Posted on

Dohne Merino Breeding Objectives in pratice!

The Dohne Merino breed’s main objective, since the earliest days, remains to produce meat with production of Merino quality wool as a stabilising factor.

Lately price ratios between especially lamb meat and wool fluctuated quite a bit.  The recent relative high prices for wool might therefore have caused some producers to change their focus.   The same reasoning regarding the price differential for fibre fineness applies.   Regarding fibre diameter, it must be remembered that finer fibres, are used to spin superior fabrics in the apparel department  of the wool industry.  Equally it has to be taken into account that specialist fibre producing animals are generally characterized by lower reproduction and growth rates and are therefore less hardy.  Merino enterprizes in Australia catering for the specialist fine wool market, are farmed with under very intensive conditions.  Those flocks are also known, to be less hardy and also for maturing at a later age.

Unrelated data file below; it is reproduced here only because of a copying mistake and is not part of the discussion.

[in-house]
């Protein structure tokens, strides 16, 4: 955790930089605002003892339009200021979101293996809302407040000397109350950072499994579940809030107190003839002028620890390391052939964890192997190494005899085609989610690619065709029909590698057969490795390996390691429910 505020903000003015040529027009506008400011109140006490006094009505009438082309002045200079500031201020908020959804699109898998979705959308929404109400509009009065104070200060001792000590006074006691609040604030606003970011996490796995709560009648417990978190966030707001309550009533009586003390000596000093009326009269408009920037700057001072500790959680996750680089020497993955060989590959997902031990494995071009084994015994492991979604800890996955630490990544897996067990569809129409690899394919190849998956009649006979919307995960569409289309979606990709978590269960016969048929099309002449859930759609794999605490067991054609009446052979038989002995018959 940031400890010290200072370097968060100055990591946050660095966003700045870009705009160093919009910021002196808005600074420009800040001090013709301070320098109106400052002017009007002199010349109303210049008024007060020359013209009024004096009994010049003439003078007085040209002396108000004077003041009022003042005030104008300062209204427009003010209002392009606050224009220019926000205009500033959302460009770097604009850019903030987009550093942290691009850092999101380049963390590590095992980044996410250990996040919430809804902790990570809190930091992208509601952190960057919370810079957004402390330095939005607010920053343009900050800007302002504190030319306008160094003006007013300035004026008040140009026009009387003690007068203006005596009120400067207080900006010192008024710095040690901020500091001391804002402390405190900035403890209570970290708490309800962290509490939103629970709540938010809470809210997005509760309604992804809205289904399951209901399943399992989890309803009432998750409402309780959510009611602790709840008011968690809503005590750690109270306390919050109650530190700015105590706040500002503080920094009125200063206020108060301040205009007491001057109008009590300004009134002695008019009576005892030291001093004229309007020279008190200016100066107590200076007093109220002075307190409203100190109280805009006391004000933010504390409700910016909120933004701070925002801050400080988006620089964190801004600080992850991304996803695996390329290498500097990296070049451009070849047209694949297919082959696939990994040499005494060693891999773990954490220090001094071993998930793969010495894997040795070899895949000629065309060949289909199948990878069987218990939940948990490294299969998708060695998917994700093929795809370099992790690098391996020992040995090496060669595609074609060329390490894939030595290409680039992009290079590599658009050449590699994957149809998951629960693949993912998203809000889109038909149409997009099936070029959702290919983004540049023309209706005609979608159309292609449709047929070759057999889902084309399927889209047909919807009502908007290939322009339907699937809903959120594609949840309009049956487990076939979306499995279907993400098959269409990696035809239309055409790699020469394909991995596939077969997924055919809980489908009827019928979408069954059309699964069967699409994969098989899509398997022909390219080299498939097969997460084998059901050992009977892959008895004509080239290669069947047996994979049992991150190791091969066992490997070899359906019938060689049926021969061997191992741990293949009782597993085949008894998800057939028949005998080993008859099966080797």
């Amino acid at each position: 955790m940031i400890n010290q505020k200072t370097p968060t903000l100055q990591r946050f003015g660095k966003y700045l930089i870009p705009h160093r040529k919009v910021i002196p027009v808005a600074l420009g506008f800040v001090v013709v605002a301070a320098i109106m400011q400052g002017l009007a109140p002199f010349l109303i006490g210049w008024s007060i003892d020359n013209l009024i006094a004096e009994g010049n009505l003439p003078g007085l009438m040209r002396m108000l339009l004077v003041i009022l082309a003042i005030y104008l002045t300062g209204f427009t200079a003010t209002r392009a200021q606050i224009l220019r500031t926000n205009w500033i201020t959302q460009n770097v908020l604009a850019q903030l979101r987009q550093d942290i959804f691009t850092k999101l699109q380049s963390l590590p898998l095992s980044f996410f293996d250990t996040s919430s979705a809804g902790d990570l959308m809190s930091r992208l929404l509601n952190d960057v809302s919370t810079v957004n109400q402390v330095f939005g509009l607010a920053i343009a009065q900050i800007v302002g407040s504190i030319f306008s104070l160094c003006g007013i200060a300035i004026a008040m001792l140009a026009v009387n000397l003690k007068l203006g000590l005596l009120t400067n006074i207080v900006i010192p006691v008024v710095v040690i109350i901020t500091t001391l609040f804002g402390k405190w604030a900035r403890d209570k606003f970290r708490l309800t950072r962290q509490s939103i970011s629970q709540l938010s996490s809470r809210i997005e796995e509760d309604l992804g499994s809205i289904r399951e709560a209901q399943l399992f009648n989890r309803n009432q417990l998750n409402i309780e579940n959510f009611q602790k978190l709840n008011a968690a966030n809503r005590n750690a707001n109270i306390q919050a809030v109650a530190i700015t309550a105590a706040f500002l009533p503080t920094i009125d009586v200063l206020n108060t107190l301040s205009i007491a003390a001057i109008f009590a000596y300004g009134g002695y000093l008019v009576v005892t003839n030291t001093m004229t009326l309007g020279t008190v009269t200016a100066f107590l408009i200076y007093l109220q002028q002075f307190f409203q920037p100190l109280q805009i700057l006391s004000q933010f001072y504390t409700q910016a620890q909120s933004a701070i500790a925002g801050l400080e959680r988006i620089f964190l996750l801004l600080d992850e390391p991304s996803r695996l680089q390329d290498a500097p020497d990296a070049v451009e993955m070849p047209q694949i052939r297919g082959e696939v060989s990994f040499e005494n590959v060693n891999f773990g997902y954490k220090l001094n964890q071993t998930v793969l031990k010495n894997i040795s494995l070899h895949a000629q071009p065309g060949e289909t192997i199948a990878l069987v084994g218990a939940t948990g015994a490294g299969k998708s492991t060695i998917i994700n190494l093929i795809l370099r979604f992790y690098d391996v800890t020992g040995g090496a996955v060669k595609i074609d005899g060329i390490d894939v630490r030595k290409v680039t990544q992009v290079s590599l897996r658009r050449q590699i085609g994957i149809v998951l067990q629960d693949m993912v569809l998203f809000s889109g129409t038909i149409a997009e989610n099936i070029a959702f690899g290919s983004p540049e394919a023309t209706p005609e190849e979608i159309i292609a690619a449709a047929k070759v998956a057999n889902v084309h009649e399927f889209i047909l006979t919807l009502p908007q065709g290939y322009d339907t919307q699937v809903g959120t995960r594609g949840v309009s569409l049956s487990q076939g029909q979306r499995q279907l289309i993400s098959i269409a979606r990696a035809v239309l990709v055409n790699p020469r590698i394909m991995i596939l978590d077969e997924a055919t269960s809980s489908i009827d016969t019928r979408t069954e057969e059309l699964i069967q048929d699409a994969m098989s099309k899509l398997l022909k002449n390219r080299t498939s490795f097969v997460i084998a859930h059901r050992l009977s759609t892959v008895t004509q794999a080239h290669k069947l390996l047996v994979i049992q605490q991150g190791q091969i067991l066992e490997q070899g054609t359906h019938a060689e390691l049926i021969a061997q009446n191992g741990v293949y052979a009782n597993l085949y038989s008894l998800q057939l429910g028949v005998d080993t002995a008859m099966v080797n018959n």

Against the backdrop above, it is import for all woolled sheep farmers to re-think the importance of hardiness and fittness traits relative to wool production.   It is therefore significant that Eastern Cape farmers around Stutterheim (where the negative effects of inability to withstand adverse conditions are felt first), dominated recent carcass competitions.  In fact Mr. Robbie Blaine (Wauldby Dohnes), set the example by acting as convenor of the Sheep section of SAMIC’s national qualifier Komga competition.

Mr. Tom Blaine (Ross Dohne Merino stud) entered the best two groups of lamb carcasses with scores of 87.06 and 85,21 respectively.  Chris and Ian Sheard of Cathcart entered the top individual carcass (89.93 points) (A Dohne Merino-Dormer cross lamb).  Tom Blaine (Ross Dohne stud) was also awarded the second best individual lamb carcass with 89.50 points


The Dohne Merino Breed Society congratulate these breeders and also thank Landbouweekblad for the information and pictures used in this article.  Buy Landbouweekblad of 1 December 2017 (page 77) or visit for the complete article